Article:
This is one of those records that I should be able to just say, “Oh, yeah, that’s his date! Jimmy Kimbrough!” Know what I mean? [LAUGHS] It’s a funny thing with records like this, is like… Oh, man! One thing that’s interesting about it is that the tuning is so… It’s slide guitar in an open tuning, with the guitarist sort of, to most ears, out of tune. Know what I mean? But that’s part of an aesthetic that’s like not trying to plug into a chord tuner and work that out. I wouldn’t want to hazard a guess. I’d probably get it wrong. [What did you think about the way he sang?] It’s very funny, because that “you-hoo!” reminds me very much of Robert Johnson. There’s somebody else who it reminds me of and maybe that’s who it is! “Terraplane Blues.” But whenever I hear a song like this, I want to hear “Hellhound On My Trail.”It’s a firmly traditional approach.  These sorts of things are difficult to critique, because it’s like who am I? How dare… Certain traditions are sacrosanct almost. One of the things I like about a cat like Alvin Youngblood Hart is that he’s taken this approach, but he’s singing about modern times. It’s very much like someone that’s studied to be an oil painter but is painting modern subjects. Alvin will have a song about a crack dealer in a country blues style, which I think is really important for the development of the music, and I think traditions can’t get stuck in stone. [Did that sound like a guy who was born in the tradition or a younger guy?] It’s very funny, because the tuning says to me that it’s an older traditional thing, but it could very well be a younger guy tuning with that kind of tuning, which would be very… Not arch, but it would be very knowing. It’s a real gesture for a modern person to have an open tuning in a country blues setting where the tuning is out of tune. It feels…I don’t know, a little arch. Whereas I almost expect it with the more primitive… I mean that in terms of the more primal blues recordings. It’s kind of hard, because you compare this to “Death Letter” by Son House… That is another level of what this is. But it’s a respectable performance.  It’s hard to say how much this performer had at stake. I mean, he’s firmly in command of the idiom, whether it’s an older performer or younger.  But I didn’t get a sense of… It was good. Can you give it stars?  If “Hellhound on My Trail” or “Death Letter” is 5… I mean, it’s well performed.  I wasn’t sure if… It’s weird… [It depends who it is, kind of?] Well, actually it doesn’t.  Because if it turns out to be an older character… If it’s a younger guy, wow.  If it turns out to be Keb Mo’, it’s like, dope. If it’s an older cat, it’s like “Oh.” But these things do have qualitative differences, too. Like I said, if I’m taking “Hellhound On My Trail” as a 5 and “Death Letter” as a 5, or “Devil Got My Woman” as 5, this is really maybe 2-1/2. [AFTER] Really! All right. You know what? It’s so funny, because I love him in more urban… To me, he’s a city blues guy, and I love him with a rhythm section and like that. I think he’s brilliant. I think this is the sort of thing where it’s cool that he can do it, but this is not really his… I mean, who am I to say? It’s like a performer I really dig, but this particular song didn’t do it for me.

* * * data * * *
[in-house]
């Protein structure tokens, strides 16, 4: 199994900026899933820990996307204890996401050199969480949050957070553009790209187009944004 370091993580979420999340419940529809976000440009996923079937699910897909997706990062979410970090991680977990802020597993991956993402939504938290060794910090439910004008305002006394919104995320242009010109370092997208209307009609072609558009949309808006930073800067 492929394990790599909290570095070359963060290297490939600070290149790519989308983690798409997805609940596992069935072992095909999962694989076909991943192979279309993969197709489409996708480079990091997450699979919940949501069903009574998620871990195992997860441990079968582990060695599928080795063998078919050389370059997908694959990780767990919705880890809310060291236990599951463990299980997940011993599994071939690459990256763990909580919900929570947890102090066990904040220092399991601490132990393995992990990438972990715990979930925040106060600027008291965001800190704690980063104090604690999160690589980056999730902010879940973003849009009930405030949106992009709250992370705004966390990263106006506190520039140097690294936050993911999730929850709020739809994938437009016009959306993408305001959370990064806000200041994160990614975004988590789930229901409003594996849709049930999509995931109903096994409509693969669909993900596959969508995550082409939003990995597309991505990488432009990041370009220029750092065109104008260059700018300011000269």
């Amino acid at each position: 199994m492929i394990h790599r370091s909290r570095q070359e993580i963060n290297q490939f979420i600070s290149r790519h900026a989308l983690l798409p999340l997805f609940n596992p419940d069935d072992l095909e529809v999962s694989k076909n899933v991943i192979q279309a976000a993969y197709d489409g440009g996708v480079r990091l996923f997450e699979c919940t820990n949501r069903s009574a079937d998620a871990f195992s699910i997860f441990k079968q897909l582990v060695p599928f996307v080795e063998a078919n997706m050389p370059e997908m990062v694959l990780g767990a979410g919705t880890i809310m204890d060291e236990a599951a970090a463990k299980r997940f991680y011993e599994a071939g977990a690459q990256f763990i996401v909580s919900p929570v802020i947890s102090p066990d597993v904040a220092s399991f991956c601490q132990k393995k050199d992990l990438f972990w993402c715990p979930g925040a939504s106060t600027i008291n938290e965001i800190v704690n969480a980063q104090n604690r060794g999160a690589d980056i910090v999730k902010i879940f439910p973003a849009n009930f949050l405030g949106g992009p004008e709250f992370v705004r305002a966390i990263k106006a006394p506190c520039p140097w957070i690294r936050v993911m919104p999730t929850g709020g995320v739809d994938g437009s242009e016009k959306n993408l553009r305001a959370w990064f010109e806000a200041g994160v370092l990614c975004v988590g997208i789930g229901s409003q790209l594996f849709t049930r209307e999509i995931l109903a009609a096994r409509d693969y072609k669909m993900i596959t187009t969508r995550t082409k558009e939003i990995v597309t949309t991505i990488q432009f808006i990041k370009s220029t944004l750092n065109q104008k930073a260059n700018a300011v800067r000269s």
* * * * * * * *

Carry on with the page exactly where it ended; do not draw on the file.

3. Rodney Jones, “Oliver and Thad” (from THE UNDISCOVERED FEW, Blue Note, 1999) (Rodney Jones, g. & comp; Lonnie Plaxico, b; Eric Harland, d; Robert Allende, perc.; Earl Gardner, tp; Morris Goldberg, as; Tim Ries, ts; Charles Gordon, tb) (4½ stars)